The new earl brought experience of managing large estates, and political skill. Restoring the castle and improving the parkland was an effective way for him to establish his authority, stimulate the local economy, and hence earn support from the community. In 1756 the Earl and Countess asserted their rights as landowners, and brought a lawsuit against the town, but the changes they made to the boundary of their park were mostly in the area around Denwick. The lawsuit was concerned mainly with rights and practices, rather than boundaries. Agreement was reached in 1762, which attempted to clarify the rights of the different parties, while allowing established practices to continue. At that time the most significant change in relation to the perimeter of Hulne Park was when trees were planted at the South-West corner, on Brislee Hill. It is said that the Freemen were carrying out their annual ride of the boundary, when they got lost in the mist. The Duke’s agent took advantage of the mistake to appropriate 50 acres.
1786 – 1817
Until now, tenants whose land backed onto the boundary had been responsible for taking care of the perimeter wall, but there seems to have been little maintenance work, and its condition must have deteriorated. However, the second Duke had a military background, and a tidy mind. He was keen to get things straight.
Around 1806, Hulne Park was expanded by the acquisition of more land. This included Alnwick Abbey, which the duke had demolished, retaining the gatehouse, as a new entrance to the park. He also extended the park to the west by adding Bassington Farm, and exchanged some land with the freemen at the Stocking Burn.
Following these changes, between 1806 and 1811, he had a perimeter wall constructed, to clearly define the new boundary of the park, and added lodges and gateways at the entrances. Inside the park carriage drives were extended, and bridges constructed over the River Aln. These schemes were implemented by estate workers, local masons, and David Stephenson, the Duke’s architect.
1817 – 1847
The third duke also added more land at Heckley, thereby extending the park to the east. However, the most dramatic boundary change arose from the opening of the Alnwick to Edlingham turnpike in 1826. The road to Eglingham passed through the park, and this compromised its privacy. When the Eglingham road was turnpiked, some 1,500 acres was cut off, and in 1827 a new wall was built along the turnpike.
There were still outstanding disagreements over the boundary of Alnwick Moor, but these were settled by the enclosure act in 1854. The valuer for the Enclosure Acts made an award for the enclosure of Alnwick Moor. The parish secured eight acres as a place of exercise and recreation, 237 acres were awarded to the Duke in compensation for rent due, and 54 acres was awarded to the freemen, to cover legal expenses.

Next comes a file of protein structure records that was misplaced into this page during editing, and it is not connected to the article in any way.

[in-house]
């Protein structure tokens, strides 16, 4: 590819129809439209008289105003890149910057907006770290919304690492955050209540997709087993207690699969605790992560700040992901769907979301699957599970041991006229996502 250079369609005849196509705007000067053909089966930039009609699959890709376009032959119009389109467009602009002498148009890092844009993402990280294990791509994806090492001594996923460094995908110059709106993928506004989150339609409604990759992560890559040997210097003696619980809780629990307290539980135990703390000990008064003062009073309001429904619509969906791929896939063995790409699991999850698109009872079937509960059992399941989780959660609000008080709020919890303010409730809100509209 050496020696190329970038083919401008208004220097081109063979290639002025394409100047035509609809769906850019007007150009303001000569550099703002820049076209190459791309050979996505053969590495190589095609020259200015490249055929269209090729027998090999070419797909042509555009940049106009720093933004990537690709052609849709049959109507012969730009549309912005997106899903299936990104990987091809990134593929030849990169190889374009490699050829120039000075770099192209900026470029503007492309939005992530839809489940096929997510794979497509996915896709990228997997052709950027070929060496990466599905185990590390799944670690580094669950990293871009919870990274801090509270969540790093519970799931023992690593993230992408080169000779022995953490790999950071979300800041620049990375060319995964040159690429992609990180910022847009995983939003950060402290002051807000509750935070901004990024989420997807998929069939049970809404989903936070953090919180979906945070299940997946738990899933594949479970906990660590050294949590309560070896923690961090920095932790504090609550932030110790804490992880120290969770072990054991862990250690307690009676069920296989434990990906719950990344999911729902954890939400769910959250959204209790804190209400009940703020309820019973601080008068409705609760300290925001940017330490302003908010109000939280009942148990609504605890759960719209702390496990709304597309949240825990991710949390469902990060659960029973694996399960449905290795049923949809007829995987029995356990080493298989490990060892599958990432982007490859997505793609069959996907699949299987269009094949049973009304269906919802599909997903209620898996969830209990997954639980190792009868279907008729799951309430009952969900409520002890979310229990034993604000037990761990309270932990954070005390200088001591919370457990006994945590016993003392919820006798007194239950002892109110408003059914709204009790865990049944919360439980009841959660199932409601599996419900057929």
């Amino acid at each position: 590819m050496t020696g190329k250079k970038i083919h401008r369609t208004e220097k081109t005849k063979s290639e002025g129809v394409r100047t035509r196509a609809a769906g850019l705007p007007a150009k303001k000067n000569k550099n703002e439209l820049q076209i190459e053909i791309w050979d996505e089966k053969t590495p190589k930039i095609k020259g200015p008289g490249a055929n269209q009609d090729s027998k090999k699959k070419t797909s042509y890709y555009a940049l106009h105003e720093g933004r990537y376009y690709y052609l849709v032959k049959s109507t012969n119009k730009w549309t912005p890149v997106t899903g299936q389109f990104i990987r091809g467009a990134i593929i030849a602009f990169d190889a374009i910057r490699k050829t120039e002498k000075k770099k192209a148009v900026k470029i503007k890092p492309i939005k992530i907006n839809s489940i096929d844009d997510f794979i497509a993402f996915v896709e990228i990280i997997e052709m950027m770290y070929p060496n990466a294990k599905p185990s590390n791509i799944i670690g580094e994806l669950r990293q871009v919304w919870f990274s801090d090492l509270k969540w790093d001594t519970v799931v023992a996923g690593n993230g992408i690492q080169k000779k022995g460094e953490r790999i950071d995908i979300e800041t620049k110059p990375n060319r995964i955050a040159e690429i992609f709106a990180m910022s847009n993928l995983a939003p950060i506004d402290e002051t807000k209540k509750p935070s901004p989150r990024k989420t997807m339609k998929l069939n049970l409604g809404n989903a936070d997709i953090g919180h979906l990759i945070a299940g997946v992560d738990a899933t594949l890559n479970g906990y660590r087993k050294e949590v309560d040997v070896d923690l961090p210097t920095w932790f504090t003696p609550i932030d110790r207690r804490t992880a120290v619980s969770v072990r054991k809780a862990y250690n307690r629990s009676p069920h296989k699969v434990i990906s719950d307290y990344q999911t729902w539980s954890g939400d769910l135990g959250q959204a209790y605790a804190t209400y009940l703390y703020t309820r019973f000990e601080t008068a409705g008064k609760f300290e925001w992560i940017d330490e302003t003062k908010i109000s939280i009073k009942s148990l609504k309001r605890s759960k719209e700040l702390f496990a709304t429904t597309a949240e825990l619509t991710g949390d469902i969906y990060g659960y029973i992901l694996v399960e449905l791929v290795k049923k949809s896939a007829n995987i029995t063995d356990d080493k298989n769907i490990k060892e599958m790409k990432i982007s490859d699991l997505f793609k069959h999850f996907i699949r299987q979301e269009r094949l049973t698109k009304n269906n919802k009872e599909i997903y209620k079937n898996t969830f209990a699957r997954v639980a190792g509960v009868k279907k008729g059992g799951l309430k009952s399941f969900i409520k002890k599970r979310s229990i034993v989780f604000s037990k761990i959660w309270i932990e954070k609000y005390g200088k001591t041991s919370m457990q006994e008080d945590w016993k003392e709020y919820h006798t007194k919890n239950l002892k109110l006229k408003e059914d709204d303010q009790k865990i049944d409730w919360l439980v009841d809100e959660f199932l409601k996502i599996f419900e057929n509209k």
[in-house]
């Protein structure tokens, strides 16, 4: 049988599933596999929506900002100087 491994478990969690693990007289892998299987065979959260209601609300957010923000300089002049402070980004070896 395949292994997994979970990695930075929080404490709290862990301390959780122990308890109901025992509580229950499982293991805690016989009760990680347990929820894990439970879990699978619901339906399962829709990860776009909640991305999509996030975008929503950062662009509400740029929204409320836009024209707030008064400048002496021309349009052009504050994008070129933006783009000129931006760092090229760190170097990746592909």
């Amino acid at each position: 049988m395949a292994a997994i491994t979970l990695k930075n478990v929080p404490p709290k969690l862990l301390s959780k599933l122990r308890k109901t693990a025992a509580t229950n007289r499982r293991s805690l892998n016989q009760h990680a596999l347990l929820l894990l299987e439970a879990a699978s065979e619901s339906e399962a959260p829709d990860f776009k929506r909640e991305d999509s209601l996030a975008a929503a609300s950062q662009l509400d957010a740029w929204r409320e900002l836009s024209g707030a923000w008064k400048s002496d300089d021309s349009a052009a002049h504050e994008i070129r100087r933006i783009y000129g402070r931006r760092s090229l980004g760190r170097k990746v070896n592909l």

1847 – present day
Once the Enclosure Act had settled the boundary, the duke planned a new entrance lodge and wall from Forest Lodge, to the Flagstaff on Cloudy Crags. The lodge at Stocking gate, named Forest Lodge, was designed by Anthony Salvin. The new wall would enclose the land that he had acquired as part of the settlement. But it would also block an ancient footway from Stoney Peth to Cloudy Crags. The duke offered to build the new wall six feet within his own land, so that there was room for a public footpath along the outside of the park to a high point on Cloudy Crags, which commanded fine views. The plan was welcomed by the Board of Health, but it does not seem to have been clear whether the Duke was proposing to provide the footpath, or just the land for one. By 1871 the wall was in place, but no path had been constructed, and the Board felt that the town had been deprived of access to an ancient footway, without gaining a new one.
Since then, there have been no significant changes to the perimeter of Hulne Park. Work on the wall has been in the nature of maintenance and repair. For example, on 3 November 1900, about forty yards of the walling were under-mined and washed down by a spate of water rushing into Shipley Burn. Between the wars, we hear that maintenance work was carried out under a job creation scheme for the unemployed. We would welcome further information on this.